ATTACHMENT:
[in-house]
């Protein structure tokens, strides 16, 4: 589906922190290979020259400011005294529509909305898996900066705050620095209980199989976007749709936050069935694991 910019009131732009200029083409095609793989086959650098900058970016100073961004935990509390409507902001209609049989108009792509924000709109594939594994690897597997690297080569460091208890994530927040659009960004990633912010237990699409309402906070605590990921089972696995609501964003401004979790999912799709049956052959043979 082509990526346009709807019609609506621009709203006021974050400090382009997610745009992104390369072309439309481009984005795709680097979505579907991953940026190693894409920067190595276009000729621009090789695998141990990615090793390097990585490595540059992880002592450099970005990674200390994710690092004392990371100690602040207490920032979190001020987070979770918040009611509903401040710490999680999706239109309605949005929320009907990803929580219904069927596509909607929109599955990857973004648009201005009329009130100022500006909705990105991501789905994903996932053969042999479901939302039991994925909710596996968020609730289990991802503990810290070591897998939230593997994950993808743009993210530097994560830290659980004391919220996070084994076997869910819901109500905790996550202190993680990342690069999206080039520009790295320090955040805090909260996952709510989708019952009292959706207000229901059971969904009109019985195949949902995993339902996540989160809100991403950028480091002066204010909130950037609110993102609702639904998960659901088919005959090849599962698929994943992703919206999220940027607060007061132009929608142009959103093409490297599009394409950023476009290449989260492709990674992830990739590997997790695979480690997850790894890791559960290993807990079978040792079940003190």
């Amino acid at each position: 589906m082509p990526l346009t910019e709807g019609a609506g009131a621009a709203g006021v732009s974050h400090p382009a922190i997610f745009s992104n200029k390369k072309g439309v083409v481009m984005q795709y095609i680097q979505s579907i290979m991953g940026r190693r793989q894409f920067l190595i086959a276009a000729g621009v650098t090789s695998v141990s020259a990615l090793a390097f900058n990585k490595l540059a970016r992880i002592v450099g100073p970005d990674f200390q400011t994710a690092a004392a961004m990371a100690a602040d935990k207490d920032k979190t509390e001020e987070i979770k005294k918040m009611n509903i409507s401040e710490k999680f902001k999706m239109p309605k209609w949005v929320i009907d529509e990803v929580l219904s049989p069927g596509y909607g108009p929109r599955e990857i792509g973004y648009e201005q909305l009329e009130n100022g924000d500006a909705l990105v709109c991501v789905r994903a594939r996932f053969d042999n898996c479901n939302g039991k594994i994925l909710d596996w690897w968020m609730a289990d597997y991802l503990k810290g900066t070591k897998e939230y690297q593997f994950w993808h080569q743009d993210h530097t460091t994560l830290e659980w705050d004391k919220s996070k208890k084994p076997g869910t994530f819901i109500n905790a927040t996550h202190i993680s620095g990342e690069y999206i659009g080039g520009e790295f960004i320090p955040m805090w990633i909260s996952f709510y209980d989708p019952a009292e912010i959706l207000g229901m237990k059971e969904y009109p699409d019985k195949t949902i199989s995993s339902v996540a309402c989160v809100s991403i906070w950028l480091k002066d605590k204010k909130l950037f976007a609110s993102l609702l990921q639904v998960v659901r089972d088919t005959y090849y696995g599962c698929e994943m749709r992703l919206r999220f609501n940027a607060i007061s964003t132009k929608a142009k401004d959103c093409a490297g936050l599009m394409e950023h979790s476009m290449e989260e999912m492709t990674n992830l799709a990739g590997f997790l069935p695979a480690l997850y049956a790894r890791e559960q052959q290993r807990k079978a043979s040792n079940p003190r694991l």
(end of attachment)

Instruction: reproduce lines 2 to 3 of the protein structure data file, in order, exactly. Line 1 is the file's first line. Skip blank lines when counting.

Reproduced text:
């Protein structure tokens, strides 16, 4: 589906922190290979020259400011005294529509909305898996900066705050620095209980199989976007749709936050069935694991 910019009131732009200029083409095609793989086959650098900058970016100073961004935990509390409507902001209609049989108009792509924000709109594939594994690897597997690297080569460091208890994530927040659009960004990633912010237990699409309402906070605590990921089972696995609501964003401004979790999912799709049956052959043979 082509990526346009709807019609609506621009709203006021974050400090382009997610745009992104390369072309439309481009984005795709680097979505579907991953940026190693894409920067190595276009000729621009090789695998141990990615090793390097990585490595540059992880002592450099970005990674200390994710690092004392990371100690602040207490920032979190001020987070979770918040009611509903401040710490999680999706239109309605949005929320009907990803929580219904069927596509909607929109599955990857973004648009201005009329009130100022500006909705990105991501789905994903996932053969042999479901939302039991994925909710596996968020609730289990991802503990810290070591897998939230593997994950993808743009993210530097994560830290659980004391919220996070084994076997869910819901109500905790996550202190993680990342690069999206080039520009790295320090955040805090909260996952709510989708019952009292959706207000229901059971969904009109019985195949949902995993339902996540989160809100991403950028480091002066204010909130950037609110993102609702639904998960659901088919005959090849599962698929994943992703919206999220940027607060007061132009929608142009959103093409490297599009394409950023476009290449989260492709990674992830990739590997997790695979480690997850790894890791559960290993807990079978040792079940003190």
């Amino acid at each position: 589906m082509p990526l346009t910019e709807g019609a609506g009131a621009a709203g006021v732009s974050h400090p382009a922190i997610f745009s992104n200029k390369k072309g439309v083409v481009m984005q795709y095609i680097q979505s579907i290979m991953g940026r190693r793989q894409f920067l190595i086959a276009a000729g621009v650098t090789s695998v141990s020259a990615l090793a390097f900058n990585k490595l540059a970016r992880i002592v450099g100073p970005d990674f200390q400011t994710a690092a004392a961004m990371a100690a602040d935990k207490d920032k979190t509390e001020e987070i979770k005294k918040m009611n509903i409507s401040e710490k999680f902001k999706m239109p309605k209609w949005v929320i009907d529509e990803v929580l219904s049989p069927g596509y909607g108009p929109r599955e990857i792509g973004y648009e201005q909305l009329e009130n100022g924000d500006a909705l990105v709109c991501v789905r994903a594939r996932f053969d042999n898996c479901n939302g039991k594994i994925l909710d596996w690897w968020m609730a289990d597997y991802l503990k810290g900066t070591k897998e939230y690297q593997f994950w993808h080569q743009d993210h530097t460091t994560l830290e659980w705050d004391k919220s996070k208890k084994p076997g869910t994530f819901i109500n905790a927040t996550h202190i993680s620095g990342e690069y999206i659009g080039g520009e790295f960004i320090p955040m805090w990633i909260s996952f709510y209980d989708p019952a009292e912010i959706l207000g229901m237990k059971e969904y009109p699409d019985k195949t949902i199989s995993s339902v996540a309402c989160v809100s991403i906070w950028l480091k002066d605590k204010k909130l950037f976007a609110s993102l609702l990921q639904v998960v659901r089972d088919t005959y090849y696995g599962c698929e994943m749709r992703l919206r999220f609501n940027a607060i007061s964003t132009k929608a142009k401004d959103c093409a490297g936050l599009m394409e950023h979790s476009m290449e989260e999912m492709t990674n992830l799709a990739g590997f997790l069935p695979a480690l997850y049956a790894r890791e559960q052959q290993r807990k079978a043979s040792n079940p003190r694991l």